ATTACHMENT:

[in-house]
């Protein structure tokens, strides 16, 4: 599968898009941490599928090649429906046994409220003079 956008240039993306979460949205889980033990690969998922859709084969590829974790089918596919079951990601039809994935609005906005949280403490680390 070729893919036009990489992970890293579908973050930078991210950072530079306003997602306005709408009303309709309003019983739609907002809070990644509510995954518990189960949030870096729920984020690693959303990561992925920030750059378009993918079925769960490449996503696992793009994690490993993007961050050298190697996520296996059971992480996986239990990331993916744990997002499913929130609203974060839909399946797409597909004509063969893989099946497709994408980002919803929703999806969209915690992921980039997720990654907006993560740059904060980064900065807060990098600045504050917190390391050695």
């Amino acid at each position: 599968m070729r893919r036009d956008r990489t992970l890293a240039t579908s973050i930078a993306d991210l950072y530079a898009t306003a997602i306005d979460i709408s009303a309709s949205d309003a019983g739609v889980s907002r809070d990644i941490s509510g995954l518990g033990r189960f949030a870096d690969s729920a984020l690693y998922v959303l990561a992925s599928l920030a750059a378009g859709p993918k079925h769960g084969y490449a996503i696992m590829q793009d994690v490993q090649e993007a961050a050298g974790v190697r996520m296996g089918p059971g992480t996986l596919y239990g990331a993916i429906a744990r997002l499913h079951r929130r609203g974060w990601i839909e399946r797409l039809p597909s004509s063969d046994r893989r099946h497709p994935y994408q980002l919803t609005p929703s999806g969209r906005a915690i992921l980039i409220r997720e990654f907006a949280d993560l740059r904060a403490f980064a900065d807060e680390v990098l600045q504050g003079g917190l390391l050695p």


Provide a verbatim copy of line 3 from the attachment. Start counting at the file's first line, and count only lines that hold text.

């Amino acid at each position: 599968m070729r893919r036009d956008r990489t992970l890293a240039t579908s973050i930078a993306d991210l950072y530079a898009t306003a997602i306005d979460i709408s009303a309709s949205d309003a019983g739609v889980s907002r809070d990644i941490s509510g995954l518990g033990r189960f949030a870096d690969s729920a984020l690693y998922v959303l990561a992925s599928l920030a750059a378009g859709p993918k079925h769960g084969y490449a996503i696992m590829q793009d994690v490993q090649e993007a961050a050298g974790v190697r996520m296996g089918p059971g992480t996986l596919y239990g990331a993916i429906a744990r997002l499913h079951r929130r609203g974060w990601i839909e399946r797409l039809p597909s004509s063969d046994r893989r099946h497709p994935y994408q980002l919803t609005p929703s999806g969209r906005a915690i992921l980039i409220r997720e990654f907006a949280d993560l740059r904060a403490f980064a900065d807060e680390v990098l600045q504050g003079g917190l390391l050695p």